Kevin Mitnick gained attention in the 1980s for his hacks, back when there was little competition for the crown of super hacker. Convicted on charges related to cyber crimes in the late 1980s,he couldn’t resist hacking the phone company once on supervised release. When the government issued an arrest warrant for that penetration, Mitnick fled and spent two years being chased by law enforcement. See his wanted poster below. Supporters turned him into a folk hero in some quarters. Once in custody, he was sentenced to years in prison, getting out in 2000.
Once released, Mitnick was order to have no communications and IT technology other than a landline phone. He went on to write books about hacking.
This report notes that Mitnick had the mind of a social engineering from a young age: “…Mitnick’s first brush with social engineering and the concept of hacking came at the age of 12, when he convinced an LA bus driver to tell him where he could obtain a mechanical ticket punching device, which he used to ride buses across the city for free after finding unused transfer slips that the bus company had left in a dumpster.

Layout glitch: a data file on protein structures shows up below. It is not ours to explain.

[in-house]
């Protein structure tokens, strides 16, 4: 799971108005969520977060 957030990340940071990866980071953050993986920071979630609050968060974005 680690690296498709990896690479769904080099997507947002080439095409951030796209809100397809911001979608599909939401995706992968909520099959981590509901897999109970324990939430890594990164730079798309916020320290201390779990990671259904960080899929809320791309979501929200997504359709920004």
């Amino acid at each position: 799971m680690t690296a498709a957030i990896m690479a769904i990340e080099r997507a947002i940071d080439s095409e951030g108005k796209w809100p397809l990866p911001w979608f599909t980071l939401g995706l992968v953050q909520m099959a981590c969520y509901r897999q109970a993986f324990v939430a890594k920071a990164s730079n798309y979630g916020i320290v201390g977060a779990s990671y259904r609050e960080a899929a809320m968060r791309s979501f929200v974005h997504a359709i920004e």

By the late 1970s, Mitnick had graduated to become a practitioner of the vanishing ‘art’ of phone phreaking, and from there to hacking computer systems. At the age of 16, he broke into the network of microcomputer pioneer Digital Equipment Corporation – which was ultimately to become part of Compaq and later HP – and copied its operating system software.”
Kevin Mitnick died at age 59 from cancer earlier this year.